February 2004

We Give Treat

By Michael J. Katin, MD

History repeats itself to the point of becoming more redundant than most of the thoughts in these columns, but yet another example is that many physicians entering residencies in radiation oncology are now coming from diverse backgrounds rather than going directly into this specialty from medical school and internship. Twenty years ago this same pattern could be observed, but for a totally different reason. Today the reason most residents have had previous life experiences (graduate work in basic science, surgical residency, President Protempore of the Senate) is that with 50-100 applicants for each residency position, it is critical to have some distinction to stand out from the rest (April 2002 column). Twenty years ago many of the physicians who applied to radiation oncology residencies had wandered in to a specialty that was a mystery to most of the rest of the medical community. Most other physicians didn't have the slightest idea what we did, and when they started to even come close to understanding, we'd change the terminology.

Applicants came to radiation oncology with varying expectations, but all seeking to escape the tyranny of their former specialties. Just as the United States developed its unique culture from the contributions of immigrant populations, so did the specialty of radiation oncology change based on this input. No longer was it based heavily on hardware, but due to the influence of those of internal medicine specialty backgrounds, the emphasis was now on evaluation of the patient as an entity. Were it not for stabilization by radiation oncologists of surgical extraction, the work up and contemplation of the patient soon would have exceeded the length of treatment, if, indeed, treatment would have ever happened.

It was in this environment that my approach toward our specialty was nurtured,and when I first went into practice I learned from many of the physicians in the community that this was considerably different from their experiences with radiation oncologists in the hospital settings in which they had practiced prior to relocating to Florida. One of them very vividly remembered the radiation oncologist in his hospital whose approach was directly down to business, usually seeing the patient and starting treatment within 2 minutes. The discussion with the patient and family and the informed consent would usually consist of three words: "We give treat." This is definitely not to place any criticism on the syntax, since, I assure you, after four months of intensive study of this persons's native language I would be fortunate to be able to inquire about the whereabouts of the nearest bathroom in time to still need to use it. The point is that there was the logical conclusion that the patient had come to the radiation therapy department to receive treatment, and there was no reason to not just go ahead with it.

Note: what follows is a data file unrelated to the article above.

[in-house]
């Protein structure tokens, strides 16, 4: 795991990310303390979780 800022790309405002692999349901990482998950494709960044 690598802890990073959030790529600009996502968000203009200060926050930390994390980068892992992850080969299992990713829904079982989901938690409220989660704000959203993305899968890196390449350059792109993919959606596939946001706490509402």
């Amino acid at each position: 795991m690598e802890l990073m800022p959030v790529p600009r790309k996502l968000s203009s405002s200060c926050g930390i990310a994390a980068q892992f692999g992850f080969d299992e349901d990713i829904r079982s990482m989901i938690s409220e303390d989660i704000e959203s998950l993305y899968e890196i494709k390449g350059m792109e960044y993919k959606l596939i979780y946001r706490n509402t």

This seemed somewhat barbaric, since it had now become mandatory to double and triple check everything that the referring physicians had already done, to make sure the patient and all first- through third-degree relatives understood all the ramifications and alternatives, and then to give out literature and access to support services prior to a final decision. It turned out, of course, that the vast majority of patients who came in to see you had already been thoroughly worked up and screened and if they weren't interested in receiving treatment they wouldn't have been there in the first place. The patients who actually needed this thorough evaluation and discussion were those who never made it to you at all (a conundrum).

I learned as years went on that this legendary radiation oncologist from "up North" was so far ahead of us he could no longer be seen by the Hubble telescope. It seemed impossible that we could ever return to those days. There are still many prominent practitioners in our field who would continue to support a very compulsive and comprehensive approach to the patient, for fear of ever being accused of being "just a technician." In other words, if the surgeon has already decided a patient needs treatment and we agree with the surgeon, are we not just carrying out his or her order? No matter what, we'll never be just technicians, if, for no other reason, it wouldn't be possible. I know that if I ever tried to work a 2004-era linear accelerator (e.g., the Gladiator X15-3000B) with multileaf collimators, respiratory gating, and electronic portal imaging, the result would be my destroying myself and all life forms within 100 yards.

Fortunately, the philosophy of patient care is now going full circle, and we may be able to get out of the mindset that we might be just rubber-stamping somebody else's decision, whereas in fact we're probably doing the right thing for the patient. One of the most frustrating conditions to treat is anorexia nervosa, making most of the diseases we face seem straightforward. Patients are usually subjected to extensive analysis, family discussions, and support services. There is now an approach to this dreaded condition, the Maudsley method, that is getting excellent results. The patients are forced to eat.

This is considered a revolutionary approach, and, in our current era, this may be the case. If this type of therapy spreads to other problems, we can envision alcoholics being encouraged not to drink alcohol, school dropouts forced to go to class, and Britney Spears to avoid wedding chapels. Patients with heart disease need to get stress tests and intervention, and patients with cancer need to get appropriate chemotherapy and radiation therapy. It doesn't get any easier than that.

You go eat.

We give treat.

The author thanks Dr. Lawrence Seidenstein for his insight and inspiration

email: mkatin@radiotherapy.com